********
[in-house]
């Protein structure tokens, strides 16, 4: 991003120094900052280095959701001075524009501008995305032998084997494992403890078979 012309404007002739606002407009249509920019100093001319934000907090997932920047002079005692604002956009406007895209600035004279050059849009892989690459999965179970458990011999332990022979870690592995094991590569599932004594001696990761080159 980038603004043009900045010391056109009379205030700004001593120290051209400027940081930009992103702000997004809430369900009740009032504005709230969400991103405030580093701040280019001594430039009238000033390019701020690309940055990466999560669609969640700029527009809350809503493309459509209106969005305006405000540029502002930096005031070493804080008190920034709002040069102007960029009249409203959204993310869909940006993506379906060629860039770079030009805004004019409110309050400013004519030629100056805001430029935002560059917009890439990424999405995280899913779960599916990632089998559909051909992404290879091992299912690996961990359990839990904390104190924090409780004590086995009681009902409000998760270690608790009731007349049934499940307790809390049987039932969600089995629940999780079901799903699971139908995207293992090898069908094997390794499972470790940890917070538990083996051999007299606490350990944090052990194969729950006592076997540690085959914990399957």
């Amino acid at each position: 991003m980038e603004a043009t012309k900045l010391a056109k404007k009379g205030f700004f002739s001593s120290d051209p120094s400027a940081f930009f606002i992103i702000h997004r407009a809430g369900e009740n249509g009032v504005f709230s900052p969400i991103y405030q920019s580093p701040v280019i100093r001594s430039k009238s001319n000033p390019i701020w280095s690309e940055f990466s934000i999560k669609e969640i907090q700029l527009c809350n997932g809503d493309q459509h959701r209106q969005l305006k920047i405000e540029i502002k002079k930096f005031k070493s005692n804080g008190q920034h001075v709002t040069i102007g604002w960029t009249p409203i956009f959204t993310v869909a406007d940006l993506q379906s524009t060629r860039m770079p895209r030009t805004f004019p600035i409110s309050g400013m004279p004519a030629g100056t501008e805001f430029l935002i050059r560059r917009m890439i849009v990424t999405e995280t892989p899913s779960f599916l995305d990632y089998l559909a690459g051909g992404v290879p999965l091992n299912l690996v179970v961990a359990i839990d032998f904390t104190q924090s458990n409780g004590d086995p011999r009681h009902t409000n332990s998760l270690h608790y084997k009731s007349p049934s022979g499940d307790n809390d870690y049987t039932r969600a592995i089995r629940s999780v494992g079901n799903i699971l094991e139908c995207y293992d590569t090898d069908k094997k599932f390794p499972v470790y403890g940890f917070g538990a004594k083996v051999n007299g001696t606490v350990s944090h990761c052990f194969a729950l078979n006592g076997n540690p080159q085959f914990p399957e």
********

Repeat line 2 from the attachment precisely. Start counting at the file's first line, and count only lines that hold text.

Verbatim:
């Protein structure tokens, strides 16, 4: 991003120094900052280095959701001075524009501008995305032998084997494992403890078979 012309404007002739606002407009249509920019100093001319934000907090997932920047002079005692604002956009406007895209600035004279050059849009892989690459999965179970458990011999332990022979870690592995094991590569599932004594001696990761080159 980038603004043009900045010391056109009379205030700004001593120290051209400027940081930009992103702000997004809430369900009740009032504005709230969400991103405030580093701040280019001594430039009238000033390019701020690309940055990466999560669609969640700029527009809350809503493309459509209106969005305006405000540029502002930096005031070493804080008190920034709002040069102007960029009249409203959204993310869909940006993506379906060629860039770079030009805004004019409110309050400013004519030629100056805001430029935002560059917009890439990424999405995280899913779960599916990632089998559909051909992404290879091992299912690996961990359990839990904390104190924090409780004590086995009681009902409000998760270690608790009731007349049934499940307790809390049987039932969600089995629940999780079901799903699971139908995207293992090898069908094997390794499972470790940890917070538990083996051999007299606490350990944090052990194969729950006592076997540690085959914990399957």